Students of all ages wore orange in recognition of Orange Shirt Day in Williams Lake. (Black Press files)

Students of all ages wore orange in recognition of Orange Shirt Day in Williams Lake. (Black Press files)

B.C. announces funding for First Nations, Metis family agencies

Funding stems from Grand Chief Ed John’s 2016 report on Indigenous child welfare

New funding announced on Orange Shirt Day set to be made available to Indigenous agencies that serve youth and families.

First Nations and Metis-serving agencies can each apply for $30,000 of $6.4 million in provincial funding, Minister of Children and Family Development Katrine Conroy said in a statement Saturday.

The funding, which stems from Grand Chief Ed John’s 2016 report on Indigenous child welfare, is to be used for family services such as transportation assistance to court or counselling, hiring support workers, working with elders and strengthening traditional Indigenous skills within families.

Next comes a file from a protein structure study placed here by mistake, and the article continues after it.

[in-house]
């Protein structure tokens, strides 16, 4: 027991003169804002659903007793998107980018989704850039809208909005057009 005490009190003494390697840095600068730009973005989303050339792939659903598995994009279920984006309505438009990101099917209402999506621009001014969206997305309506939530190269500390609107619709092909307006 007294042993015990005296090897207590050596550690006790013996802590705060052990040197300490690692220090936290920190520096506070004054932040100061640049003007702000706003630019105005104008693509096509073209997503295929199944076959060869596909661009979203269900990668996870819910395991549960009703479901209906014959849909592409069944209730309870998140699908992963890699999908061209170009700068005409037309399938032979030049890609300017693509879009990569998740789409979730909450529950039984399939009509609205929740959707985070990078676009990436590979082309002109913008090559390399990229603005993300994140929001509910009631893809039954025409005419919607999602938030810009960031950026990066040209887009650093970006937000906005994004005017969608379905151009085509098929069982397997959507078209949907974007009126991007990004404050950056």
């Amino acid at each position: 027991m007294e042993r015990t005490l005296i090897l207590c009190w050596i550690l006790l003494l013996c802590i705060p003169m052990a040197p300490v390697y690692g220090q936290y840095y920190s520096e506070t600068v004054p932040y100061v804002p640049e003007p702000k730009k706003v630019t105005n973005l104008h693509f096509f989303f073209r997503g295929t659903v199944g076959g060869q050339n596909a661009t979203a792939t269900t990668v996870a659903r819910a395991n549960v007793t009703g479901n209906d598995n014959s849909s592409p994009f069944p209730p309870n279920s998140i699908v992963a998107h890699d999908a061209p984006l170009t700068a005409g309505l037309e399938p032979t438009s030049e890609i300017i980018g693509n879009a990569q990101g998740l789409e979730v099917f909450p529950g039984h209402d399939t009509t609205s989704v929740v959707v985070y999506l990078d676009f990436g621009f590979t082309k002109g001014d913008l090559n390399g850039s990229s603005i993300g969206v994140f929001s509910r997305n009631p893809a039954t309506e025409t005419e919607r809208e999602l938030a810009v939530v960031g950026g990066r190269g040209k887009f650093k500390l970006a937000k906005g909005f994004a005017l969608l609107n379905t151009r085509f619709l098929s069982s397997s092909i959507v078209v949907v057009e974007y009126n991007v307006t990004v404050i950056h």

PHOTO GALLERY: Orange Shirt Day in Williams Lake

READ MORE: B.C. Legislature shines spotlight on Orange Shirt Day

The funds are set to increase to $9.5 million annually in 2018. How the additional funding will be spent has yet to be determined, according to the ministry.

“Reducing the number of children in care is part of the very first call to action by the Truth and Reconciliation Commission. We support that important work and recognize it must be led by Indigenous communities,” Minister of Indigenous Relations and Reconciliation Scott Fraser said.

The funding announcement comes on national Orange Shirt Day, a day to remember the trauma caused by residential schools and to promote reconciliation.

“It marks the time of year when Indigenous children were taken from their homes to residential schools — a dark period in B.C.’s history that has resulted in a cycle of inter-generational trauma still felt in many Indigenous communities and families today,” Conroy said.

The deadline to apply is Oct. 20, and must include a proposal outlining their community’s prevention and family-support needs, as well as how the funding can help them address those needs.

Final Report of Grand Chief Ed John by Ashley Wadhwani on Scribd


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